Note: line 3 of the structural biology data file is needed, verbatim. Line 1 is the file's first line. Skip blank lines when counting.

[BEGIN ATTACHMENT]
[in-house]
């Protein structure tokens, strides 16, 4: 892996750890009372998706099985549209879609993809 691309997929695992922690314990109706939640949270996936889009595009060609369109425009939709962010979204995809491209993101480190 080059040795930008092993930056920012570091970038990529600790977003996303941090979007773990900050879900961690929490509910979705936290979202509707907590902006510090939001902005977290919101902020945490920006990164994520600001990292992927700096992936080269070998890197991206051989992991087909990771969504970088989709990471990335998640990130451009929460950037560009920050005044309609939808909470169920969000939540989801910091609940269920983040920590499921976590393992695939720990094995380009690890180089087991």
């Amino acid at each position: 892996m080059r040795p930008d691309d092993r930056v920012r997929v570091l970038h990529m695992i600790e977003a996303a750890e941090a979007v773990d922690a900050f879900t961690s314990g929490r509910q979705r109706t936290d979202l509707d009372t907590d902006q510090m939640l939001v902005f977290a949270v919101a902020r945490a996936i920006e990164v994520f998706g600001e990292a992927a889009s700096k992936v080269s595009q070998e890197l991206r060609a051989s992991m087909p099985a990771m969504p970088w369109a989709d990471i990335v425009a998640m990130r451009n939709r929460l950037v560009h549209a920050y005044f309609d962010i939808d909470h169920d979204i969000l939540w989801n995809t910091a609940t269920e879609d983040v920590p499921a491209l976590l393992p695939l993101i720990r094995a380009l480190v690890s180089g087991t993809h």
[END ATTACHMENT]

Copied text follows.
């Amino acid at each position: 892996m080059r040795p930008d691309d092993r930056v920012r997929v570091l970038h990529m695992i600790e977003a996303a750890e941090a979007v773990d922690a900050f879900t961690s314990g929490r509910q979705r109706t936290d979202l509707d009372t907590d902006q510090m939640l939001v902005f977290a949270v919101a902020r945490a996936i920006e990164v994520f998706g600001e990292a992927a889009s700096k992936v080269s595009q070998e890197l991206r060609a051989s992991m087909p099985a990771m969504p970088w369109a989709d990471i990335v425009a998640m990130r451009n939709r929460l950037v560009h549209a920050y005044f309609d962010i939808d909470h169920d979204i969000l939540w989801n995809t910091a609940t269920e879609d983040v920590p499921a491209l976590l393992p695939l993101i720990r094995a380009l480190v690890s180089g087991t993809h």